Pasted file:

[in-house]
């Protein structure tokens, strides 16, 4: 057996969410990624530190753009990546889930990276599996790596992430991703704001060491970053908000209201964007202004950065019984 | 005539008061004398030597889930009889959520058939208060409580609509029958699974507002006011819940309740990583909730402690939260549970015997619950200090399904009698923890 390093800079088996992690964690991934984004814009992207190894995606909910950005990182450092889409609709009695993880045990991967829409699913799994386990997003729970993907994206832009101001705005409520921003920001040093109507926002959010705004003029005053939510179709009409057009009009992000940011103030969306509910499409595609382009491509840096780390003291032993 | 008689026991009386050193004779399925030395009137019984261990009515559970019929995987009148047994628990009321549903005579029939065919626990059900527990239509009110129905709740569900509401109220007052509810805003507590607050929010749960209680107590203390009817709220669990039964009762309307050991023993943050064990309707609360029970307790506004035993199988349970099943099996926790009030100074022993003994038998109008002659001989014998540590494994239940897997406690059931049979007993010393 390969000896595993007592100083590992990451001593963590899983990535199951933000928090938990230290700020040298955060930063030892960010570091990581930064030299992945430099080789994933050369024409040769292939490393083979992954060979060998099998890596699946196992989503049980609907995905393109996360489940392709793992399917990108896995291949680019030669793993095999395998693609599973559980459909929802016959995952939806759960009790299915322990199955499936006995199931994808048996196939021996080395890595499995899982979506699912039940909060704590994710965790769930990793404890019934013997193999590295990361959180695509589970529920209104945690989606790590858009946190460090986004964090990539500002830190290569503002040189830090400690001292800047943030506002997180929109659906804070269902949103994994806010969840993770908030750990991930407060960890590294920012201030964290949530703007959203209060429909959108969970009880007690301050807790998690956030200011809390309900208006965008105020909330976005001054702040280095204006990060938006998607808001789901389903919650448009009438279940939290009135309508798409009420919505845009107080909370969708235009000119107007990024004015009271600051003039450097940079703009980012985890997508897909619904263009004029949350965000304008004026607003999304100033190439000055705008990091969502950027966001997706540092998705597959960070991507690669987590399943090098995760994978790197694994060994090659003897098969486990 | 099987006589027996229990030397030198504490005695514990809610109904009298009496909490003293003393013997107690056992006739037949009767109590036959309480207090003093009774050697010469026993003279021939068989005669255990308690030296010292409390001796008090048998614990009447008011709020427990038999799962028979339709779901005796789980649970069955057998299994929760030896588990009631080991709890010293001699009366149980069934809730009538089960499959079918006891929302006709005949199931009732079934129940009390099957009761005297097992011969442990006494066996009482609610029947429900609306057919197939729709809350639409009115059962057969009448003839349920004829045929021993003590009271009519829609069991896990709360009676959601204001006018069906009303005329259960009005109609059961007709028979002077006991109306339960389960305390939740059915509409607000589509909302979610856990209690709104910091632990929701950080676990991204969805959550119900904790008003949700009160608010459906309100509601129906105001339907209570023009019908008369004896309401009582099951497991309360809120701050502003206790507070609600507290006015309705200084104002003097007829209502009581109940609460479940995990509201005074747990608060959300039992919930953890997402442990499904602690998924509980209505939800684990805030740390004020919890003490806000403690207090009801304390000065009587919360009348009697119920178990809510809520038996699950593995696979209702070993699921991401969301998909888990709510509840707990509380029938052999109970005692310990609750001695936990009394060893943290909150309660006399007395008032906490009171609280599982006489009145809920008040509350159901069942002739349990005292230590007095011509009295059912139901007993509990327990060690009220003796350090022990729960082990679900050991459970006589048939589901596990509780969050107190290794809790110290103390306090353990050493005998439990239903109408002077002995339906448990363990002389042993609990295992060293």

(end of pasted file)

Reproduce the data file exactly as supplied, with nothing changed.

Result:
[in-house]
């Protein structure tokens, strides 16, 4: 057996969410990624530190753009990546889930990276599996790596992430991703704001060491970053908000209201964007202004950065019984 | 005539008061004398030597889930009889959520058939208060409580609509029958699974507002006011819940309740990583909730402690939260549970015997619950200090399904009698923890 390093800079088996992690964690991934984004814009992207190894995606909910950005990182450092889409609709009695993880045990991967829409699913799994386990997003729970993907994206832009101001705005409520921003920001040093109507926002959010705004003029005053939510179709009409057009009009992000940011103030969306509910499409595609382009491509840096780390003291032993 | 008689026991009386050193004779399925030395009137019984261990009515559970019929995987009148047994628990009321549903005579029939065919626990059900527990239509009110129905709740569900509401109220007052509810805003507590607050929010749960209680107590203390009817709220669990039964009762309307050991023993943050064990309707609360029970307790506004035993199988349970099943099996926790009030100074022993003994038998109008002659001989014998540590494994239940897997406690059931049979007993010393 390969000896595993007592100083590992990451001593963590899983990535199951933000928090938990230290700020040298955060930063030892960010570091990581930064030299992945430099080789994933050369024409040769292939490393083979992954060979060998099998890596699946196992989503049980609907995905393109996360489940392709793992399917990108896995291949680019030669793993095999395998693609599973559980459909929802016959995952939806759960009790299915322990199955499936006995199931994808048996196939021996080395890595499995899982979506699912039940909060704590994710965790769930990793404890019934013997193999590295990361959180695509589970529920209104945690989606790590858009946190460090986004964090990539500002830190290569503002040189830090400690001292800047943030506002997180929109659906804070269902949103994994806010969840993770908030750990991930407060960890590294920012201030964290949530703007959203209060429909959108969970009880007690301050807790998690956030200011809390309900208006965008105020909330976005001054702040280095204006990060938006998607808001789901389903919650448009009438279940939290009135309508798409009420919505845009107080909370969708235009000119107007990024004015009271600051003039450097940079703009980012985890997508897909619904263009004029949350965000304008004026607003999304100033190439000055705008990091969502950027966001997706540092998705597959960070991507690669987590399943090098995760994978790197694994060994090659003897098969486990 | 099987006589027996229990030397030198504490005695514990809610109904009298009496909490003293003393013997107690056992006739037949009767109590036959309480207090003093009774050697010469026993003279021939068989005669255990308690030296010292409390001796008090048998614990009447008011709020427990038999799962028979339709779901005796789980649970069955057998299994929760030896588990009631080991709890010293001699009366149980069934809730009538089960499959079918006891929302006709005949199931009732079934129940009390099957009761005297097992011969442990006494066996009482609610029947429900609306057919197939729709809350639409009115059962057969009448003839349920004829045929021993003590009271009519829609069991896990709360009676959601204001006018069906009303005329259960009005109609059961007709028979002077006991109306339960389960305390939740059915509409607000589509909302979610856990209690709104910091632990929701950080676990991204969805959550119900904790008003949700009160608010459906309100509601129906105001339907209570023009019908008369004896309401009582099951497991309360809120701050502003206790507070609600507290006015309705200084104002003097007829209502009581109940609460479940995990509201005074747990608060959300039992919930953890997402442990499904602690998924509980209505939800684990805030740390004020919890003490806000403690207090009801304390000065009587919360009348009697119920178990809510809520038996699950593995696979209702070993699921991401969301998909888990709510509840707990509380029938052999109970005692310990609750001695936990009394060893943290909150309660006399007395008032906490009171609280599982006489009145809920008040509350159901069942002739349990005292230590007095011509009295059912139901007993509990327990060690009220003796350090022990729960082990679900050991459970006589048939589901596990509780969050107190290794809790110290103390306090353990050493005998439990239903109408002077002995339906448990363990002389042993609990295992060293």